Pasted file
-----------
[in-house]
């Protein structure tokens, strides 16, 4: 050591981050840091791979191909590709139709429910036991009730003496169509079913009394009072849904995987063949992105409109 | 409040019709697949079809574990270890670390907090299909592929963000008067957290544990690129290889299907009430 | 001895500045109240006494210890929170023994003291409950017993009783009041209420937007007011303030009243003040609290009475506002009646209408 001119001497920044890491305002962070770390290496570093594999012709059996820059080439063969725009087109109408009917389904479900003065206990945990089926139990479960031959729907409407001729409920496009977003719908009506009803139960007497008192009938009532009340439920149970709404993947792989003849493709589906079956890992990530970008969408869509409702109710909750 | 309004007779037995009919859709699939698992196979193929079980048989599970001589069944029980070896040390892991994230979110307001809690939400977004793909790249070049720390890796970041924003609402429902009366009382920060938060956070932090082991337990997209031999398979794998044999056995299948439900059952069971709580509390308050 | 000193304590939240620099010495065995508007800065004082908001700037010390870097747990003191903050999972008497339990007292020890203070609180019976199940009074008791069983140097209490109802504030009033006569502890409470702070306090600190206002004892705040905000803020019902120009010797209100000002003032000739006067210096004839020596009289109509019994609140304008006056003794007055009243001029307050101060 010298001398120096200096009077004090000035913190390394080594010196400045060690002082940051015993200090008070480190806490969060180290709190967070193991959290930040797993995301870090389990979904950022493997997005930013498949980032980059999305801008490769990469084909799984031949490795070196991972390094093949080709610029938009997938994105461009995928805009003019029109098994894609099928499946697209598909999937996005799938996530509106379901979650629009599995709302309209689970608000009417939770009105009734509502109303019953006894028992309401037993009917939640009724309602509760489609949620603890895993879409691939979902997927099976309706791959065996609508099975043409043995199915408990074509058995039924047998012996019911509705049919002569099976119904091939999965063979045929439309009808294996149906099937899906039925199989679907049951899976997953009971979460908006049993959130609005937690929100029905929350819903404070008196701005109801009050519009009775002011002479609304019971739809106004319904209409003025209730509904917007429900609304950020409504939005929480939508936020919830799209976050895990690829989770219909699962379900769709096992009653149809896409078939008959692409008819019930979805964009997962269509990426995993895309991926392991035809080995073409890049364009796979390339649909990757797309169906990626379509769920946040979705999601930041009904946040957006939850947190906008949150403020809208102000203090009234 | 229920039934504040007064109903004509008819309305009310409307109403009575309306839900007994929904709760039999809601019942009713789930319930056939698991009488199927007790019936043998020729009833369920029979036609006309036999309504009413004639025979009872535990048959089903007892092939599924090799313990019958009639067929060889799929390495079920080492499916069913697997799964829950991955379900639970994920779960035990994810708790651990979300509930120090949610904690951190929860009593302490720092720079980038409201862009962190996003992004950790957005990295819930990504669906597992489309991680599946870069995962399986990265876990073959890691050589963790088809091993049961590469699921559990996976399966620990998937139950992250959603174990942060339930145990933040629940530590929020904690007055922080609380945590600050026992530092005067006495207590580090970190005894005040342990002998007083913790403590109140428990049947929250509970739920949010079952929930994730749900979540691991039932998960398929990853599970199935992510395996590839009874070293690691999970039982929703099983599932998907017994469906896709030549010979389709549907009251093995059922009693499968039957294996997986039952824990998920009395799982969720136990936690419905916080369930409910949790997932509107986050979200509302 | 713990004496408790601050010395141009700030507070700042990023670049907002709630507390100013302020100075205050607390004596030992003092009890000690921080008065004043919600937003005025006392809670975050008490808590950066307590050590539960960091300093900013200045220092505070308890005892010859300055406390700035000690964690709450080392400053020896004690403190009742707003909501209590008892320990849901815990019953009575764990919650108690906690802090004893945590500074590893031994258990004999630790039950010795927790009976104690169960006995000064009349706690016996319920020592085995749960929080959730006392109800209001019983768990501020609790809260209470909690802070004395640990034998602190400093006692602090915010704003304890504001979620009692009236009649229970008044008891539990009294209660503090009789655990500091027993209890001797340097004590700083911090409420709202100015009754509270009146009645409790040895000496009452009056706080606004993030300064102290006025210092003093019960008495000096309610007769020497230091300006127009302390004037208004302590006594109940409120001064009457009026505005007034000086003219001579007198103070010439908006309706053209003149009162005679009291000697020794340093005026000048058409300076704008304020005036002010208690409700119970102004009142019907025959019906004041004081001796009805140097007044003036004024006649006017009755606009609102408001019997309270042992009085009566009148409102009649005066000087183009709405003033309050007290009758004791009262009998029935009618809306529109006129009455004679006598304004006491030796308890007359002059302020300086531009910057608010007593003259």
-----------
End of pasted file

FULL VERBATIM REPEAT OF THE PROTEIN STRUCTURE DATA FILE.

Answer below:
[in-house]
């Protein structure tokens, strides 16, 4: 050591981050840091791979191909590709139709429910036991009730003496169509079913009394009072849904995987063949992105409109 | 409040019709697949079809574990270890670390907090299909592929963000008067957290544990690129290889299907009430 | 001895500045109240006494210890929170023994003291409950017993009783009041209420937007007011303030009243003040609290009475506002009646209408 001119001497920044890491305002962070770390290496570093594999012709059996820059080439063969725009087109109408009917389904479900003065206990945990089926139990479960031959729907409407001729409920496009977003719908009506009803139960007497008192009938009532009340439920149970709404993947792989003849493709589906079956890992990530970008969408869509409702109710909750 | 309004007779037995009919859709699939698992196979193929079980048989599970001589069944029980070896040390892991994230979110307001809690939400977004793909790249070049720390890796970041924003609402429902009366009382920060938060956070932090082991337990997209031999398979794998044999056995299948439900059952069971709580509390308050 | 000193304590939240620099010495065995508007800065004082908001700037010390870097747990003191903050999972008497339990007292020890203070609180019976199940009074008791069983140097209490109802504030009033006569502890409470702070306090600190206002004892705040905000803020019902120009010797209100000002003032000739006067210096004839020596009289109509019994609140304008006056003794007055009243001029307050101060 010298001398120096200096009077004090000035913190390394080594010196400045060690002082940051015993200090008070480190806490969060180290709190967070193991959290930040797993995301870090389990979904950022493997997005930013498949980032980059999305801008490769990469084909799984031949490795070196991972390094093949080709610029938009997938994105461009995928805009003019029109098994894609099928499946697209598909999937996005799938996530509106379901979650629009599995709302309209689970608000009417939770009105009734509502109303019953006894028992309401037993009917939640009724309602509760489609949620603890895993879409691939979902997927099976309706791959065996609508099975043409043995199915408990074509058995039924047998012996019911509705049919002569099976119904091939999965063979045929439309009808294996149906099937899906039925199989679907049951899976997953009971979460908006049993959130609005937690929100029905929350819903404070008196701005109801009050519009009775002011002479609304019971739809106004319904209409003025209730509904917007429900609304950020409504939005929480939508936020919830799209976050895990690829989770219909699962379900769709096992009653149809896409078939008959692409008819019930979805964009997962269509990426995993895309991926392991035809080995073409890049364009796979390339649909990757797309169906990626379509769920946040979705999601930041009904946040957006939850947190906008949150403020809208102000203090009234 | 229920039934504040007064109903004509008819309305009310409307109403009575309306839900007994929904709760039999809601019942009713789930319930056939698991009488199927007790019936043998020729009833369920029979036609006309036999309504009413004639025979009872535990048959089903007892092939599924090799313990019958009639067929060889799929390495079920080492499916069913697997799964829950991955379900639970994920779960035990994810708790651990979300509930120090949610904690951190929860009593302490720092720079980038409201862009962190996003992004950790957005990295819930990504669906597992489309991680599946870069995962399986990265876990073959890691050589963790088809091993049961590469699921559990996976399966620990998937139950992250959603174990942060339930145990933040629940530590929020904690007055922080609380945590600050026992530092005067006495207590580090970190005894005040342990002998007083913790403590109140428990049947929250509970739920949010079952929930994730749900979540691991039932998960398929990853599970199935992510395996590839009874070293690691999970039982929703099983599932998907017994469906896709030549010979389709549907009251093995059922009693499968039957294996997986039952824990998920009395799982969720136990936690419905916080369930409910949790997932509107986050979200509302 | 713990004496408790601050010395141009700030507070700042990023670049907002709630507390100013302020100075205050607390004596030992003092009890000690921080008065004043919600937003005025006392809670975050008490808590950066307590050590539960960091300093900013200045220092505070308890005892010859300055406390700035000690964690709450080392400053020896004690403190009742707003909501209590008892320990849901815990019953009575764990919650108690906690802090004893945590500074590893031994258990004999630790039950010795927790009976104690169960006995000064009349706690016996319920020592085995749960929080959730006392109800209001019983768990501020609790809260209470909690802070004395640990034998602190400093006692602090915010704003304890504001979620009692009236009649229970008044008891539990009294209660503090009789655990500091027993209890001797340097004590700083911090409420709202100015009754509270009146009645409790040895000496009452009056706080606004993030300064102290006025210092003093019960008495000096309610007769020497230091300006127009302390004037208004302590006594109940409120001064009457009026505005007034000086003219001579007198103070010439908006309706053209003149009162005679009291000697020794340093005026000048058409300076704008304020005036002010208690409700119970102004009142019907025959019906004041004081001796009805140097007044003036004024006649006017009755606009609102408001019997309270042992009085009566009148409102009649005066000087183009709405003033309050007290009758004791009262009998029935009618809306529109006129009455004679006598304004006491030796308890007359002059302020300086531009910057608010007593003259």